11
May
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North Dakota Decriminalizes Marijuana

Fifteen additional states, now including North Dakota, decriminalized cannabis on a state level. Half of all adults in the U.S. have used an illegal drug at some point. Ending criminal penalties for drug possession, often referred to as decriminalization, which means nobody gets arrested, goes to jail or prison, or faces criminal punishment for possessing a small amount of a drug for personal use.

Gov. Doug Burgum of North Dakota, signed a bill decriminalizing marijuana last week

— but the issue got little to no attention from his office or news media. They swept it under the rug. They don’t want you to know everything they are doing because of fear from conservative backlash.

The new law makes cannabis possession nothing more than a traffic ticket

The law makes it so first-time possession of up to half an ounce of marijuana is no longer a criminal misdemeanor that carries the potential for jail time, but instead is an infraction that only carries a fine. Which makes it nothing more than a traffic ticket, that will never show up on your record unless you are a repeat offender.

Police can literally refuse to enforce the law if they chose too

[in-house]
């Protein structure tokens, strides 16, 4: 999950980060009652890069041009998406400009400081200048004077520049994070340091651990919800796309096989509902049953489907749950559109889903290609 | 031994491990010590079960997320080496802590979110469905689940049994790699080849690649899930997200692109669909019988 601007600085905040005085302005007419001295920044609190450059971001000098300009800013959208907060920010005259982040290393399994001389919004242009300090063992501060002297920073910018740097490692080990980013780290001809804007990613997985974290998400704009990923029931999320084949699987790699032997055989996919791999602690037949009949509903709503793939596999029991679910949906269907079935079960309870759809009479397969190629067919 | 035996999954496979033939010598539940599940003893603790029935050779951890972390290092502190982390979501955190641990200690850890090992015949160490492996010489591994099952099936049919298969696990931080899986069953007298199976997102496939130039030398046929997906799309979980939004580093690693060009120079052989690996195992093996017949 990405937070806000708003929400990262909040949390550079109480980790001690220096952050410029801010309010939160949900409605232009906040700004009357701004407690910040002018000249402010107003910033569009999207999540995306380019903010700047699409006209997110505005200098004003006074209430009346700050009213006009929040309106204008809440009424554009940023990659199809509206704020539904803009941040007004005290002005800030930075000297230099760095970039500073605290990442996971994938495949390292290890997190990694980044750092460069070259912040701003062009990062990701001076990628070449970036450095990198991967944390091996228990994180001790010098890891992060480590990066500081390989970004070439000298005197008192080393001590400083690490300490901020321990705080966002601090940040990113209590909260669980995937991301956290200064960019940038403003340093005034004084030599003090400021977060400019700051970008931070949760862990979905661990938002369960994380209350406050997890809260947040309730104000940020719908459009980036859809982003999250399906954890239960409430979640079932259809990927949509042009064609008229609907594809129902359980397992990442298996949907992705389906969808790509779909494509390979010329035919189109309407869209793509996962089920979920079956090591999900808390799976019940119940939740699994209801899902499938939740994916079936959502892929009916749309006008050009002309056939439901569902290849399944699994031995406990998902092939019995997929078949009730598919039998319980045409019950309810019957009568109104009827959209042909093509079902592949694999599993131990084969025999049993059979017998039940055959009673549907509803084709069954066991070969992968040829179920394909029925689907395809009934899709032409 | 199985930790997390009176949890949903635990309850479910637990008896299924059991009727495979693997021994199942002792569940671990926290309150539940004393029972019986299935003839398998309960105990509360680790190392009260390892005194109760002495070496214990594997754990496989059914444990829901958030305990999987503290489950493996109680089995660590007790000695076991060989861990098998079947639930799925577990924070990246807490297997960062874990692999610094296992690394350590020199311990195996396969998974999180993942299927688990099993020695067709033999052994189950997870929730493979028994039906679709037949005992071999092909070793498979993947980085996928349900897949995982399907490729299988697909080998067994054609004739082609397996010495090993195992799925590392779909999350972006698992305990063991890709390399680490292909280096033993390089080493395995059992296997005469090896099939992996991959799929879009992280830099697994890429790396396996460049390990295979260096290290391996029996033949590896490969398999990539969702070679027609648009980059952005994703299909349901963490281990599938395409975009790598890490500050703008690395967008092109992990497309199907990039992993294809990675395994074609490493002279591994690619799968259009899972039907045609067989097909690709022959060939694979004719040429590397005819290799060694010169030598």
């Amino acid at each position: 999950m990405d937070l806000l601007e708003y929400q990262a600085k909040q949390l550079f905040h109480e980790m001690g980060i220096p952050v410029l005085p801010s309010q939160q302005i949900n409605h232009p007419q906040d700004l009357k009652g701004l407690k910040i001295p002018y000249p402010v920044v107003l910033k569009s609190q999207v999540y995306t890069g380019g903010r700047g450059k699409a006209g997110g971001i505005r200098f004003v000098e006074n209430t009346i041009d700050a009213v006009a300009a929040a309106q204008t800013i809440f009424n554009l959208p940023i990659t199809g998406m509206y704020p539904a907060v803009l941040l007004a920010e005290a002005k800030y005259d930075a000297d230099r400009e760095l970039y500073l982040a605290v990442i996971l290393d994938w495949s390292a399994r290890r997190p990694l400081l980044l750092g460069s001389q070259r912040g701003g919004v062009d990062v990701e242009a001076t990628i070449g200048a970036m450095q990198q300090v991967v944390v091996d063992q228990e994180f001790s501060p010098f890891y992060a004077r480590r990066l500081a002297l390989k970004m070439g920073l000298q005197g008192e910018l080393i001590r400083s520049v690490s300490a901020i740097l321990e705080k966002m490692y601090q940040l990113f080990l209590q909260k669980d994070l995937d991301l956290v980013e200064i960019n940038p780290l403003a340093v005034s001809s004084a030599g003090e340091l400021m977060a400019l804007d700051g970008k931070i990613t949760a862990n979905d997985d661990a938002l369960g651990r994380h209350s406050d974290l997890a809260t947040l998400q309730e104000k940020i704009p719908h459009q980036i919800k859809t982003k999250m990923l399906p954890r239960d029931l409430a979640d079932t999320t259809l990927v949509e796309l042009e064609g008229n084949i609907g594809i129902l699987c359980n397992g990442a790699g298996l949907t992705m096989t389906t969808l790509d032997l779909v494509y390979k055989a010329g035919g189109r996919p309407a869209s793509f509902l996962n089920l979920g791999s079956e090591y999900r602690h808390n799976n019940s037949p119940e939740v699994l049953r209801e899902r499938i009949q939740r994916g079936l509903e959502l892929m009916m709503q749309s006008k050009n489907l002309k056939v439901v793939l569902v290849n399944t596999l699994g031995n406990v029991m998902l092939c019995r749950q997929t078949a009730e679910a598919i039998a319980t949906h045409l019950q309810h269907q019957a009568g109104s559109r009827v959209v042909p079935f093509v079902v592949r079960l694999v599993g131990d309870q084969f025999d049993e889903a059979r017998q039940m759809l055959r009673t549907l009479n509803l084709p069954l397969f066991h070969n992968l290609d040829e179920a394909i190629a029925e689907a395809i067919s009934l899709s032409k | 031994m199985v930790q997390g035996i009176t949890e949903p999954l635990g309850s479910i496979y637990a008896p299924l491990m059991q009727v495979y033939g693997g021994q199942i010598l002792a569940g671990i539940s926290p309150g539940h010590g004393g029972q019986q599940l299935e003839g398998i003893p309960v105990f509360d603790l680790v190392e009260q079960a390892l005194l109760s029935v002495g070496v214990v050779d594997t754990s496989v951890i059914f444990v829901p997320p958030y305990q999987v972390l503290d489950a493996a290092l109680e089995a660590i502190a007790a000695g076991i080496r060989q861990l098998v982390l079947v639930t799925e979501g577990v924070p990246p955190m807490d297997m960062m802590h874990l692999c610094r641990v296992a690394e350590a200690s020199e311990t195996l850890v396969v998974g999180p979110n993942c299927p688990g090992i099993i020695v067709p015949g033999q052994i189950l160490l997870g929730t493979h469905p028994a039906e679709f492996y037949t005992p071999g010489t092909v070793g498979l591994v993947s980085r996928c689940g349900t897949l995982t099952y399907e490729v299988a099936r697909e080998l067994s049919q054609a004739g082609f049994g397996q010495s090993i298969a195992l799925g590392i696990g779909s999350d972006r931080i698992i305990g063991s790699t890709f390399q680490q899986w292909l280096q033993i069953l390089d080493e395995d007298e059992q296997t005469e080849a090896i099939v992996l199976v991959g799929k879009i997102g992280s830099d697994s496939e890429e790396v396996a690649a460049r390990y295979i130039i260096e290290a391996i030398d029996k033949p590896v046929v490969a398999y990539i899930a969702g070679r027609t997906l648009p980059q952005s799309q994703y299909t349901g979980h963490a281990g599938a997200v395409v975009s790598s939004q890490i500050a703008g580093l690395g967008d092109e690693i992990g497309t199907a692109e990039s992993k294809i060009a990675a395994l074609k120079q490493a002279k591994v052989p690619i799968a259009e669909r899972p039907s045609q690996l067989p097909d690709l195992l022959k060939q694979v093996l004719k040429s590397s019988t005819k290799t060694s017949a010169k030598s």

This is different from marijuana legalization. Under decriminalization, penalties carrying jail or prison time are removed, but lower-level penalties, like a fine, remain in place and sales remain illegal.

Legalization means, all penalties for marijuana possession are removed, and sales are typically allowed

Some opponents of legalization favor decriminalization as a step toward peeling back America’s harsh drug and criminal justice policies. They see “tough on crime” policies as too punitive and costly, but they don’t want to resort to full legalization, which they fear would make pot too accessible in the US and allow big corporations to sell and market the drug irresponsibly.

Decriminalization means that cannabis is still banned and so is selling marijuana

Cannabis users in North Dakota still won’t have a legal source for the drug, and criminal syndicates would still have the black market at their disposal.

Police can and will still use these laws as an excuse to abuse their authority

The fines, while less punitive than arrests or prison time, will keep the current industry standard, since most stops are racially motivated.

Ten states and Washington, DC, have legalized marijuana

North Dakota voters rejected a marijuana legalization ballot initiative last year, but activists reportedly will try again in 2020.

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